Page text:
The Transportation Department’s guideline revisions “will drive the autonomous vehicle industry to innovate while maintaining public safety,” Carl Szabo, vice president at NetChoice, a trade association for e-commerce businesses, wrote in a statement.
WASHINGTON, September 25, 2018 – A newly proposed ordinance would decimate DC’s robust short-term rental market, depriving home-owners of their property rights and hurting neighborhood restaurants and small businesses that benefit from short-term rentals in the District.
The proposed restrictions on short-term rentals, to be released later today, are accompanied by a half-million-dollar ad campaign funded by the big hotel chains – who want to eliminate competition from short-term rentals. LaSalle Hotel Properties’s CEO told investors that a law curtailing short-term rental services would allow hotels to boost their room rates.
“Washington DC already gives millions in tax breaks to big hotels, and Council should not give hotels another handout by curtailing the property rights of District home owners,” said Carl Szabo, General Counsel of NetChoice.
Short-term rentals provide much-needed income to hundreds of DC residents. Over 52 percent of short-term rental hosts nationwide live in low-to-moderate income households. And almost half of the income hosts earn through short-term rentals helps them cover household expenses. Moreover, there are hundreds of local restaurants, shops, and cleaning services that benefit from the activity of short-term rentals.
“This legislation has been marred by misinformation and process problems and should not be rammed through in the closing days of this year’s final Council session. This issue deserves a robust public discussion and economic impact analysis,” continued Szabo.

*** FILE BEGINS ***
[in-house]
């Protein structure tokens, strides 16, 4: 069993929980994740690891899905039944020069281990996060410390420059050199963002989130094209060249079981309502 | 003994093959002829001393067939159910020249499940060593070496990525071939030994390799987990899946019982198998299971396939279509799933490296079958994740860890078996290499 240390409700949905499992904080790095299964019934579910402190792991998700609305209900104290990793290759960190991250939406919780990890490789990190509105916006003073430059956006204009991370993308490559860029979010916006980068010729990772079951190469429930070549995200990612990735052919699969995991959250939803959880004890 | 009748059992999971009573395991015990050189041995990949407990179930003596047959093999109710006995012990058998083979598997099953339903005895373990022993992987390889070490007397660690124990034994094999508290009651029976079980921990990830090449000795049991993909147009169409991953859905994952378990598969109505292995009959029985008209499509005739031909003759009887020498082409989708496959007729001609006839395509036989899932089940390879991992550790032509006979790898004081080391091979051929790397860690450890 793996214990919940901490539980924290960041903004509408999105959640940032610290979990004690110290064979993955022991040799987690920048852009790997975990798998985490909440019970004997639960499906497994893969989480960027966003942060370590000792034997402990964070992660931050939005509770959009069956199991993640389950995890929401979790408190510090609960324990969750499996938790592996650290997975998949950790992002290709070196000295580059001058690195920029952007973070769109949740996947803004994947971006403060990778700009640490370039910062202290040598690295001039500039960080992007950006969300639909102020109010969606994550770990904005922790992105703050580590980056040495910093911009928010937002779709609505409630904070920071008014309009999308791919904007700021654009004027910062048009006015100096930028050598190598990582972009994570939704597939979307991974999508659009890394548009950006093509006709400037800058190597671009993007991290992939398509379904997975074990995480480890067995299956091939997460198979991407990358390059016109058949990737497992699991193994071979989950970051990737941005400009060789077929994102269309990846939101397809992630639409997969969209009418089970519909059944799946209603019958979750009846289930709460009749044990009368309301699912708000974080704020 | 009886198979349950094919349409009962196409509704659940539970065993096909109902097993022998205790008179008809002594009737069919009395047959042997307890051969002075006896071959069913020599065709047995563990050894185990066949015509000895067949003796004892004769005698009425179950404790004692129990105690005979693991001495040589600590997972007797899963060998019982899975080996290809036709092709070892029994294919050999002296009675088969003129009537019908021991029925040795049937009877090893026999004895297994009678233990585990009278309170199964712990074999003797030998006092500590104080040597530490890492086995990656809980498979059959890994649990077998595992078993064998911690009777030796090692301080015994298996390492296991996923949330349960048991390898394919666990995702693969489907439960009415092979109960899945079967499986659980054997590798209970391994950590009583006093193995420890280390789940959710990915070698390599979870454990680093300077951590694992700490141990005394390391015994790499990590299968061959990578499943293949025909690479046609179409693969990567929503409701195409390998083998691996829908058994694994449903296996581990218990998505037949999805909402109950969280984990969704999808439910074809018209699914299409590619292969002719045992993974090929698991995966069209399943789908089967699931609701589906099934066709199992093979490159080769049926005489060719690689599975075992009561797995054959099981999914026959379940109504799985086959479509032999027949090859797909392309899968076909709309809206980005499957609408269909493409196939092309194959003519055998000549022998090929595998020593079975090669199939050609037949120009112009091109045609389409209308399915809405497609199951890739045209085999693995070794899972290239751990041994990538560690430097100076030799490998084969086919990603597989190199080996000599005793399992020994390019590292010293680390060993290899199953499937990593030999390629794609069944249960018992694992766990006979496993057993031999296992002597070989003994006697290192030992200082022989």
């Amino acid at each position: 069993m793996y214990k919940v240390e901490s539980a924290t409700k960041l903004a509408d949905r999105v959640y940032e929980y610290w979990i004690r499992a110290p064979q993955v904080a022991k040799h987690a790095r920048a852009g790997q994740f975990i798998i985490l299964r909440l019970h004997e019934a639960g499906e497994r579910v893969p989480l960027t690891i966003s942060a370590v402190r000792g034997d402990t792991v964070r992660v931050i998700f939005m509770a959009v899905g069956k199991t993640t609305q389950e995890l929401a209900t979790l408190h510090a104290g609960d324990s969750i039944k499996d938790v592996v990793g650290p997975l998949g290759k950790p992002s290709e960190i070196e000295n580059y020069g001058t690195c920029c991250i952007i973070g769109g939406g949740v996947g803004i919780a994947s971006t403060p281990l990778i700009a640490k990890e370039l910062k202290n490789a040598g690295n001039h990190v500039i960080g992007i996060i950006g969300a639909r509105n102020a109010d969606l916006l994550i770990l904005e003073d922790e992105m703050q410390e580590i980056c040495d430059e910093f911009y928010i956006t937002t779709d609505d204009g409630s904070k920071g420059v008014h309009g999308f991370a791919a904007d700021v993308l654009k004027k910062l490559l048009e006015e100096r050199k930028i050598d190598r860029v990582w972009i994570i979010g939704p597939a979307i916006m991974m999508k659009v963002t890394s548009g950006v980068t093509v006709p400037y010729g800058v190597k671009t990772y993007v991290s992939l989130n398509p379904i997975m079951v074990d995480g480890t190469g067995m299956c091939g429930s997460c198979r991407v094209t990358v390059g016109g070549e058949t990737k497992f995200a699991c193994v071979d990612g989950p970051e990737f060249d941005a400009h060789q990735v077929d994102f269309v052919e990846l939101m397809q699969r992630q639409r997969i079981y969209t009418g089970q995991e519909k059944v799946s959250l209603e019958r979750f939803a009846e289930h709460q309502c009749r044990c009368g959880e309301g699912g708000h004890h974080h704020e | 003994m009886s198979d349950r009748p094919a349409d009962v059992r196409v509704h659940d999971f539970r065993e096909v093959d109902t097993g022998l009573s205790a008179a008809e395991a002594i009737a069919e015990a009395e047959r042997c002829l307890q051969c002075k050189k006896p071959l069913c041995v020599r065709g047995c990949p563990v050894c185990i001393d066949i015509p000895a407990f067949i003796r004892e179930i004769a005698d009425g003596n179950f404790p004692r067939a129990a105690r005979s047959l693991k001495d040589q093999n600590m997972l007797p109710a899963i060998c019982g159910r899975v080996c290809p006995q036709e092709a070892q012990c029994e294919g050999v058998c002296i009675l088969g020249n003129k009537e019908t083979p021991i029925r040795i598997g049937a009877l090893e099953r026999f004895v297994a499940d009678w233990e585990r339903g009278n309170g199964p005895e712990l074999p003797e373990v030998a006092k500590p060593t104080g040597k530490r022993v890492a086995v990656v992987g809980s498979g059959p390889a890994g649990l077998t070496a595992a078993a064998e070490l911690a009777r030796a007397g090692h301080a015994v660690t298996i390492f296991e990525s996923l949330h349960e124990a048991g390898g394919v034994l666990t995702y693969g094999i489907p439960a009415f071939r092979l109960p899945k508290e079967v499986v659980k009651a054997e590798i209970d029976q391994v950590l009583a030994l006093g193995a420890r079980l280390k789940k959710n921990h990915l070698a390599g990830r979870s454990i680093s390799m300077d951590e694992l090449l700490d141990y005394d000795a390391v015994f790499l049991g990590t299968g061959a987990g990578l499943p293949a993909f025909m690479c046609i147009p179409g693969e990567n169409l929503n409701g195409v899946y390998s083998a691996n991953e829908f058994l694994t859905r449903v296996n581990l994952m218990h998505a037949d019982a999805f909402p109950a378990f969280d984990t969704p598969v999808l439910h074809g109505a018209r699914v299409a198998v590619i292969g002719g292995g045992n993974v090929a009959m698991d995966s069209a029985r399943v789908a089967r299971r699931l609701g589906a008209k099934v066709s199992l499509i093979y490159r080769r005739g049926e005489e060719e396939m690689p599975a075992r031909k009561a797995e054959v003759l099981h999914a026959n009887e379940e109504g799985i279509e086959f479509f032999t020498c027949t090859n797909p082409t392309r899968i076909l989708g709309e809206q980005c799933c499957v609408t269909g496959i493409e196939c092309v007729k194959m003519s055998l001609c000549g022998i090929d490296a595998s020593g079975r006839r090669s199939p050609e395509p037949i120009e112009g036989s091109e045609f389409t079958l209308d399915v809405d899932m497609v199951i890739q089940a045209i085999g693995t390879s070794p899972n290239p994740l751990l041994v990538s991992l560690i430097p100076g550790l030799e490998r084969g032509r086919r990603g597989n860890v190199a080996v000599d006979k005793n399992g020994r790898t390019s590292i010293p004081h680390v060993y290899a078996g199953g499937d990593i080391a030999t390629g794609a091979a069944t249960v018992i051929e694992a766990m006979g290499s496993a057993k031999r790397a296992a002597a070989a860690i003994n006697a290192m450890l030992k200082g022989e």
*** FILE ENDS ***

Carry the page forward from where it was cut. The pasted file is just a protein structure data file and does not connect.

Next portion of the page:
“This bill will harm thousands of DC residents who rely on short-term rentals, not just home owners, but small businesses that benefit from the economic boost created by short term renting.”
NetChoice is a trade association of eCommerce businesses who share the goal of promoting convenience, choice, and commerce on the net.
“It’s inconceivable that ICANN can be accountable to the whole world. That’s the equivalent of being accountable to no one,” said Steve DelBianco, executive director of NetChoice, a trade group representing major Internet commerce businesses.
Sen. Mark Warner (D-Va.) recently laid out his plan to “solve” modern day tech issues. But despite his good intentions, he has proposed policies that would break down our greatest economic engine – the tech industry.
The 20-page white paper call “Potential Policy Proposals for Regulation of Social Media and Technology Firms” represents noble ideas that would result in knee-capping American innovation, promoting increased market consolidation, and undermining privacy – all while leaving the problems the paper seeks to solve unaddressed.
The highlight of the day was the closing panel, which addressed the topic titled “Should the U.S. Opt In to Europe’s Privacy Regime?” moderated by Steve DelBianco, President of NetChoice, a trade association of e-commerce businesses and online consumers, all of whom share the goal of promoting convenience, choice, and commerce on the Internet. The debate featured many of the questions that INTA members face as they find ways to increase their brand value and customer experience across a variety of media.
This episode is a preview of the Internet Governance Forum USA 2018. IGF USA will take place on July 27, 2018 at the Center for Strategic and International Studies located at 1616 Rhode Island Ave NW, Washington, DC 20036. Ashkhen is joined by Shane Tews, President of Logan Circle Strategies, visiting fellow at the American Enterprise Institute and Steve DelBianco, President and CEO of NetChoice. To find out more visit the Forum’s website and Wiki. You can register for IGF here.
In a March 13 session, BC member Steve DelBianco pressed ICANN CEO Goran Marby and other executives and directors repeatedly on this point.
“If they [the DPAs] respond ‘Yes, that’s sufficient,’ we won’t know whether it was necessary,” DelBianco said, worried that the Cookbook guts Whois more than is required.